Leith’s seafaring past celebrated at Trinity House open day

Trinity House's impressive Convening Room. Picture: contributed
Trinity House's impressive Convening Room. Picture: contributed
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TWO centuries ago, Leith was Scotland’s chief port and the bustling hub of the country’s seafaring community.

It was at this time that Trinity House was built, as the headquarters of a nautical guild known as the Incorporation of Masters and Mariners.

Items from Trinity House's collection. Picture: Historic Environment Scotland

Items from Trinity House's collection. Picture: Historic Environment Scotland

Now to mark this milestone, the A-listed Georgian gem will open a porthole on the rich maritime heritage of Leith.

The Trinity 200 event on Saturday will see different aspects of the building’s rich seafaring past brought to life and retold. Visitors will be able explore the building and discover more about the Masters who shaped the area’s history between 10am and 4pm.

Among the 1600 nautical artefacts making up Trinity House’s unique collection are a whale’s eardrum, navigational equipment and a 200-year-old-harpoon used by Scottish whalers in the Arctic.

Costumed performers will re-create travel in the 1920s by portraying passengers from the Royal Fusilier steamship, which provided faster, more comfortable passage between London and Leith until the 1940s.

Picture: Historic Environment Scotland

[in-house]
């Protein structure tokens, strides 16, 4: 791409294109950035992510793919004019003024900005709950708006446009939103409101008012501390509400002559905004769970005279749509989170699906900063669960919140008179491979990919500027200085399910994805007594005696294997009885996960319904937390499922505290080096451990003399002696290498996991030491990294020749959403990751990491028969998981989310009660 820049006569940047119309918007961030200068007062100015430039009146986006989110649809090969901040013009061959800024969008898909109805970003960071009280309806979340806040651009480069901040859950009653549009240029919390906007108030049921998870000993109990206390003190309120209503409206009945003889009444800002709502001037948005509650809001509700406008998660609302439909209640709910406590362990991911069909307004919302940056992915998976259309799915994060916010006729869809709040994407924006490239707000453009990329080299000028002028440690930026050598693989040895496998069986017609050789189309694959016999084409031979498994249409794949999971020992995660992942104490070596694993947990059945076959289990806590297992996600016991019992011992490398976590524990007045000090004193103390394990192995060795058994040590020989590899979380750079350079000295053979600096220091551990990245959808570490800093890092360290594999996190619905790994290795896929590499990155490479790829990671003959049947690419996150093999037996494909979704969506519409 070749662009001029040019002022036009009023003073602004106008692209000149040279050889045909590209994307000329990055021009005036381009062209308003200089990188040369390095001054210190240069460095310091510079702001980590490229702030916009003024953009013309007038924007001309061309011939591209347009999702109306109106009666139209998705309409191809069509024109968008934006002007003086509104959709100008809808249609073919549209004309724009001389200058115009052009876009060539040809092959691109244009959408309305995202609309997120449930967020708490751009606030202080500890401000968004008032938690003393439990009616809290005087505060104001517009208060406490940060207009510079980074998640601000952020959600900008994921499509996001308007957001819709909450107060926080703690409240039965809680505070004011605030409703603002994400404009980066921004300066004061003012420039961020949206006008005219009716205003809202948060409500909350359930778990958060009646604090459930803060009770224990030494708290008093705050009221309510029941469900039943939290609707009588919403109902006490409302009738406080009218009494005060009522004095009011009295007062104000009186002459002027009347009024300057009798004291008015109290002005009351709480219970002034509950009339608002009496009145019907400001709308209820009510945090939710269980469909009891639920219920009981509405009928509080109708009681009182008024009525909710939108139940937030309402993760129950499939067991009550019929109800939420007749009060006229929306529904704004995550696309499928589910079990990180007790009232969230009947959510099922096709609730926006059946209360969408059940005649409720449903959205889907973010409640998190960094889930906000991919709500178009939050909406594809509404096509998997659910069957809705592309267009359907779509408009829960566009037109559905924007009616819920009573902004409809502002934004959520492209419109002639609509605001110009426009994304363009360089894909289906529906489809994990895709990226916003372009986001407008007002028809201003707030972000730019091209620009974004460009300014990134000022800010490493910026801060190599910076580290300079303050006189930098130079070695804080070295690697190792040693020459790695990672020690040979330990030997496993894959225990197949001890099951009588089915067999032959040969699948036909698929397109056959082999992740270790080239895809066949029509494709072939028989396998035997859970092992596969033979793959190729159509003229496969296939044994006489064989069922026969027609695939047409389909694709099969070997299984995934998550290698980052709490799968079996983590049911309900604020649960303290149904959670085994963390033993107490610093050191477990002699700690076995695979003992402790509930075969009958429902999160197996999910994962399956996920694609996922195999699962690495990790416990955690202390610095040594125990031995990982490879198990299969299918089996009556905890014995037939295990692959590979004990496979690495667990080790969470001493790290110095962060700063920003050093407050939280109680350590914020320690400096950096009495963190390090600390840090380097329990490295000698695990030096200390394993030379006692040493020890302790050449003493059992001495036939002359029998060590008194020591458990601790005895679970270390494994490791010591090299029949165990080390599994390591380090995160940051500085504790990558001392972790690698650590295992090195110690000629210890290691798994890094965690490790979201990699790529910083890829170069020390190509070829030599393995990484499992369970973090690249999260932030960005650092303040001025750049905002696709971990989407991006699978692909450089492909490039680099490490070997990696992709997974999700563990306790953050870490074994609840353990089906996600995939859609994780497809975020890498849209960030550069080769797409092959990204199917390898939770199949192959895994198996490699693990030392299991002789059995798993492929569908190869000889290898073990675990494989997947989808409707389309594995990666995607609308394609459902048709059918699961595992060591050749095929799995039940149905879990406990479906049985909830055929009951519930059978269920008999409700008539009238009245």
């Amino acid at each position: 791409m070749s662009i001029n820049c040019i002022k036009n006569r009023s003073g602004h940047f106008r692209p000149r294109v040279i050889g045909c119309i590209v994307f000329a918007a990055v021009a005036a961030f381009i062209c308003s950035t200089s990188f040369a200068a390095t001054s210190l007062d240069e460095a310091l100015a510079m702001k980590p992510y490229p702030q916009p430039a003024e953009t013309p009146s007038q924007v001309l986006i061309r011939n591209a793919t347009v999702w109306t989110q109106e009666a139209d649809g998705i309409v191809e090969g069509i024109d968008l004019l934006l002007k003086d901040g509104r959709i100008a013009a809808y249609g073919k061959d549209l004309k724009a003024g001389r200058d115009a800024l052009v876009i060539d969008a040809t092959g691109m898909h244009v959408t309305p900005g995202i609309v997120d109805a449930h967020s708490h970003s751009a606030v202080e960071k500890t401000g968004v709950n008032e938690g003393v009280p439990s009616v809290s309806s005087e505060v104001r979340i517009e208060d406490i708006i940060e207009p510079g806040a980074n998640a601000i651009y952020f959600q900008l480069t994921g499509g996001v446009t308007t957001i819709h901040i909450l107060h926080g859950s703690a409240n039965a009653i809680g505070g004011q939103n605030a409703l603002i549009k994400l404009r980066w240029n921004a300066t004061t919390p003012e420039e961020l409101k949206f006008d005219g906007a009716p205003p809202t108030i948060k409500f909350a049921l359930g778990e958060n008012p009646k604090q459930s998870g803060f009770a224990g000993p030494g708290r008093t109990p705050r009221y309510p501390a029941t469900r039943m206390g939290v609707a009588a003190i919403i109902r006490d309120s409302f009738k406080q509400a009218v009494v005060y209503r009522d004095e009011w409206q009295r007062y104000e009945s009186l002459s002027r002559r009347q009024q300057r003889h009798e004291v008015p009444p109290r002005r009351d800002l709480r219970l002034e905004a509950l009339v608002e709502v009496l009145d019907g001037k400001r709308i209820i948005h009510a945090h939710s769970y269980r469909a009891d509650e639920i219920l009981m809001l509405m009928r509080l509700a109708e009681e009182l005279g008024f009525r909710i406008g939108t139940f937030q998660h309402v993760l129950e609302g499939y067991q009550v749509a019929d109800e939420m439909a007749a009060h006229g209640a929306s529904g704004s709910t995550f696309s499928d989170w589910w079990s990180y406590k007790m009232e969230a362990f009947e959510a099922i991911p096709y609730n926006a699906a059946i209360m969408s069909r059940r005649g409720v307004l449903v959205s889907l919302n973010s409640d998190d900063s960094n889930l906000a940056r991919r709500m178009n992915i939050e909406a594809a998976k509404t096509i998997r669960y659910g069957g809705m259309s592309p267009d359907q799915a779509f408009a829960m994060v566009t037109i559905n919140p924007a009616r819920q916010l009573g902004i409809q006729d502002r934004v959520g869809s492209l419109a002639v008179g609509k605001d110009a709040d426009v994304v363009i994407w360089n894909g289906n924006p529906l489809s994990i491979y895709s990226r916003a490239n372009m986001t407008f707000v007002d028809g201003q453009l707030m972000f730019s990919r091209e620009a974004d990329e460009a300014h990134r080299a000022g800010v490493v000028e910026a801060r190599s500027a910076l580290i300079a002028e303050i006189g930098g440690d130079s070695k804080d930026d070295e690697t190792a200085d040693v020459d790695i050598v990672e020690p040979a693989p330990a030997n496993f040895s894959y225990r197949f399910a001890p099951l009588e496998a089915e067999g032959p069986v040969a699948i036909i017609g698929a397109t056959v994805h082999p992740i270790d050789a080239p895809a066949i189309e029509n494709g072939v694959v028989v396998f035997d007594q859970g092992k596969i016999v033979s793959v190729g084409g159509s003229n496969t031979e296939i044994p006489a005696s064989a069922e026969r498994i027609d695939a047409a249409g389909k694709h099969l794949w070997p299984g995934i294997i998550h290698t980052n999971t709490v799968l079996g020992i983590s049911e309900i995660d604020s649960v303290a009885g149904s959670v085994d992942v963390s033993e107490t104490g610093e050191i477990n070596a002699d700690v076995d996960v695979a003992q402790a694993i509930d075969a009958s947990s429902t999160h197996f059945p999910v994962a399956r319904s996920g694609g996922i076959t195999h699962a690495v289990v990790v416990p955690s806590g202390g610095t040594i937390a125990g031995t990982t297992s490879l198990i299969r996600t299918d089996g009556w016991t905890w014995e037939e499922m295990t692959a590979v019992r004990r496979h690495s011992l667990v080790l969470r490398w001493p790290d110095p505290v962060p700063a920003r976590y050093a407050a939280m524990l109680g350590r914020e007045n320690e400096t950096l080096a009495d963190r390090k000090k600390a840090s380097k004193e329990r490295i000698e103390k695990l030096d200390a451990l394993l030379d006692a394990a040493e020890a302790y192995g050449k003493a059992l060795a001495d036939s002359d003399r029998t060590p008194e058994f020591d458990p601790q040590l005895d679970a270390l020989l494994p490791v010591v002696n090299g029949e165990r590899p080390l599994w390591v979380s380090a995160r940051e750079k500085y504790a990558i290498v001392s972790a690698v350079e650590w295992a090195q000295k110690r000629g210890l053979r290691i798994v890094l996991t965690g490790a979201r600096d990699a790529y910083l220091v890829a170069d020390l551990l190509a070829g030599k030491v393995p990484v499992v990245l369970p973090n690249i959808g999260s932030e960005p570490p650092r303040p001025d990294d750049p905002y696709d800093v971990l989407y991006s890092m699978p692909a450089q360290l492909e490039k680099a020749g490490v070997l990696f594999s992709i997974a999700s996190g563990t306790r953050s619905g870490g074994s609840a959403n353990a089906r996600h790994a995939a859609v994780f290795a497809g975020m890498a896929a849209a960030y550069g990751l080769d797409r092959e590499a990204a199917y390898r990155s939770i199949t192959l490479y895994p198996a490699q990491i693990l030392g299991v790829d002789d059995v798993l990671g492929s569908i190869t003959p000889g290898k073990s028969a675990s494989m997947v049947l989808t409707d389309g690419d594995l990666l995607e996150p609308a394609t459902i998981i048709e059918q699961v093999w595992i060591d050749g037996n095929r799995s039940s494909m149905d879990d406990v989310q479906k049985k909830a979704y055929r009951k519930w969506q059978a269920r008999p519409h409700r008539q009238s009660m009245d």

Picture: Historic Environment Scotland

There will also be object-handling, nautical-themed arts and crafts sessions.

Rachael Dickson, of Historic Environment Scotland, said: “This month marks an important milestone in the history of Trinity House.

“Its bicentenary is a truly exciting time and the perfect opportunity to celebrate its historic role within the Scottish seafaring community in Leith, as well as the area’s wider maritime history.

“Trinity 200 will provide visitors with a real insight and experience into different periods throughout Scottish nautical history, as well as Leith’s own maritime past and its time as Scotland’s chief port.

A whale's ear drum. Picture: Historic Environment Scotland

A whale's ear drum. Picture: Historic Environment Scotland

“They’ll have the chance to discover more about the House, the Incorporation and the important activities and programmes they helped support.

“As well as this, they’ll have the opportunity to view a selection of the House’s one-of- a-kind collection of maritime memorabilia, some of which are not usually on public display.”

The House was the headquarters for a charitable foundation that lead the way in improving the welfare and safety for seafarers. The Incorporation, which can trace its origins back to 1380, invested in training and helped establish the Leith Nautical College.

It also piloted programmes to help ships navigate through Scottish waters and was involved in building of lighthouses.

King George VI visits in 1948. Picture: Historic Environment Scotland

King George VI visits in 1948. Picture: Historic Environment Scotland

john.connell@jpress.co.uk